The independent news organization of Duke University

Beyond Varsity Blues

Last week, the ivory tower was stunned by the news of a college admissions fraud scandal connected to a number of prestigious higher education institutions. Dubbed “Operation Varsity Blues,” the FBI charged fifty people in six states—including famous actresses, business leaders and other well-heeled parents—for involvement in a nationwide bribery and fraud scheme to help their children gain admission to elite colleges and universities. Also accused are top college athletic coaches for facilitating the scheme by pretending to recruit the students as top athletes and the SAT proctors who helped the students falsify their scores. For the cynics among us, this scandal may not have seemed so scandalous. The college admissions process is rife with glaring—and entirely legal—inequity on nearly every front.

Both recruited athletes and students with high SAT scores are disproportionately wealthy, and their ability to jettison to these ranks is largely due to the resources their class status affords them. In fact, even the College Board’s own data shows that wealthy students from college-educated families are more likely to excel on the test.

Zip code income disparities and fewer educational opportunities play an influential part in limiting lower income students' options as well. The National Center for Education Statistics found that even after local and state governments increased education spending, educational inequity persisted, in part because many states primarily finance schools through local property taxes. In terms of the federal funding, chronic funding problems for public schools will only be exacerbated as President Donald Trump calls for a 12 percent—or $7.1 billion—cut to funding at the Department of Education, a major budget cut for the third year in a row.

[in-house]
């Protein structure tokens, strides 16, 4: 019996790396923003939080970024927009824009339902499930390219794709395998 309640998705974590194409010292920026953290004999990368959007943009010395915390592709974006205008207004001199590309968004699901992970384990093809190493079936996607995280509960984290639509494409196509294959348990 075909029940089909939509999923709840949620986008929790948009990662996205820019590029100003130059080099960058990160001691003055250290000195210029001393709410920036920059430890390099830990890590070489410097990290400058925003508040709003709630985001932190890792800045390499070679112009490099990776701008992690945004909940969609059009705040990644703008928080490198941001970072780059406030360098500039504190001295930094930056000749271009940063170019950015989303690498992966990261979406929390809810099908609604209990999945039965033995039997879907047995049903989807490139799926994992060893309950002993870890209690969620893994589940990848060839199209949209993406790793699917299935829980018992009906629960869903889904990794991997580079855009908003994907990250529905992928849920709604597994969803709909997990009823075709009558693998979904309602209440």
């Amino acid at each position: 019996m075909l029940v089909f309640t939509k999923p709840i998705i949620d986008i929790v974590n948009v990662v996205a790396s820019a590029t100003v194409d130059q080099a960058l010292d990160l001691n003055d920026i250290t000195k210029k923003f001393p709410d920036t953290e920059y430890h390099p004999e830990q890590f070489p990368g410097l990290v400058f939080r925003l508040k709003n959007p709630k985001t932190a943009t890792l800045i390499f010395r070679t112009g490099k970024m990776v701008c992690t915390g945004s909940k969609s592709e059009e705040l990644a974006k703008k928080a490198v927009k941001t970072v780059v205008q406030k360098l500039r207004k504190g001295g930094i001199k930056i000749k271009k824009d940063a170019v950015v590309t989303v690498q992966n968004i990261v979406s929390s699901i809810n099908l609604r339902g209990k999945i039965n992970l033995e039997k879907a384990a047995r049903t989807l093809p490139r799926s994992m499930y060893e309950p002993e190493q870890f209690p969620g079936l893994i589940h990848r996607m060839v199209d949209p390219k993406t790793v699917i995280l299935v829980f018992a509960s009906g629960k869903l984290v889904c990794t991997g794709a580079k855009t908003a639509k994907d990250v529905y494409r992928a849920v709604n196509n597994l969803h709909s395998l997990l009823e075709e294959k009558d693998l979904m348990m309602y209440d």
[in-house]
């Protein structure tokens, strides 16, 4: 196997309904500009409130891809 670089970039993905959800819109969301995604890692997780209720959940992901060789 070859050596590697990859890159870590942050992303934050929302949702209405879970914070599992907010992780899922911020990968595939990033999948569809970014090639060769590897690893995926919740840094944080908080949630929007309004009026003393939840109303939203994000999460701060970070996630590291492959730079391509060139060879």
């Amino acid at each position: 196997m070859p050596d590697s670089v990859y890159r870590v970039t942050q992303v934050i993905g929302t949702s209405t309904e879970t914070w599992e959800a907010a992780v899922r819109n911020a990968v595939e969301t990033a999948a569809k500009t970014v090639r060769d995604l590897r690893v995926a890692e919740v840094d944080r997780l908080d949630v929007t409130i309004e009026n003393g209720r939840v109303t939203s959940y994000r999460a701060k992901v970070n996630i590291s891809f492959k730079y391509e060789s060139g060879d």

A year ago, the U.S. Commission on Civil Rights published a report, “Public Education Funding Equity: In an Era of Increasing Concentration of Poverty and Resegregation,” on how residential segregation led to inequity in educational opportunities. It allows for higher-income neighborhoods to fund predominantly white school districts with larger sums of local tax revenue, while lower-income neighborhoods with more people of color are left with comparatively under-subsidized facilities, teachers and class materials. This issue has led to desperate parents being sent to jail for lying about residency in an attempt to get their children into the better school districts with better opportunities. Despite a diversifying overall population, the United States still remains deeply segregated according to census data. This is especially true for Black Americans due to the legacy of de facto segregation from the Reconstruction and Jim Crow eras and endemic racial preferences among white people who choose to live with other white people.

There are still a number of legal ways rich parents can cheat the supposedly meritocratic college admissions game. Duke has not been scathed by this scandal, but at the University and beyond, the legacy preference persists as a nepotistic mechanism to ensure that power and wealth are preserved inter-generationally within predominantly white, affluent genealogies that are already disproportionately represented in college. At Dartmouth, Princeton, Yale, Penn, Brown and 33 other colleges (including Duke), there are more students from families in the top 1 percent than from the bottom 60 percent. University attendance has always been a status symbol to facilitate a branding and perception of successful parenting for rich families. 

As such, meritocracy is a myth, and it would be irresponsible and myopic to pretend otherwise. Outrage over the boogeyman of the undocumented valedictorian student or that Black or Latinx student with the "race card" maliciously "stealing" a spot from "deserving" students is misplaced and disingenuous. With the cards of historical socioeconomic inequity stacked up against them, disadvantaged low-income students of color know best how they have had to move heaven and Earth in order to get their feet into the doors of prestigious universities. The rules of the game have always been unfair, and the legal parameters around what actions are acceptable feel rather meaningless when you were never meant to win in the first place.

This was written by The Chronicle's Editorial Board, which is made up of student members from across the University and is independent of the editorial staff. 

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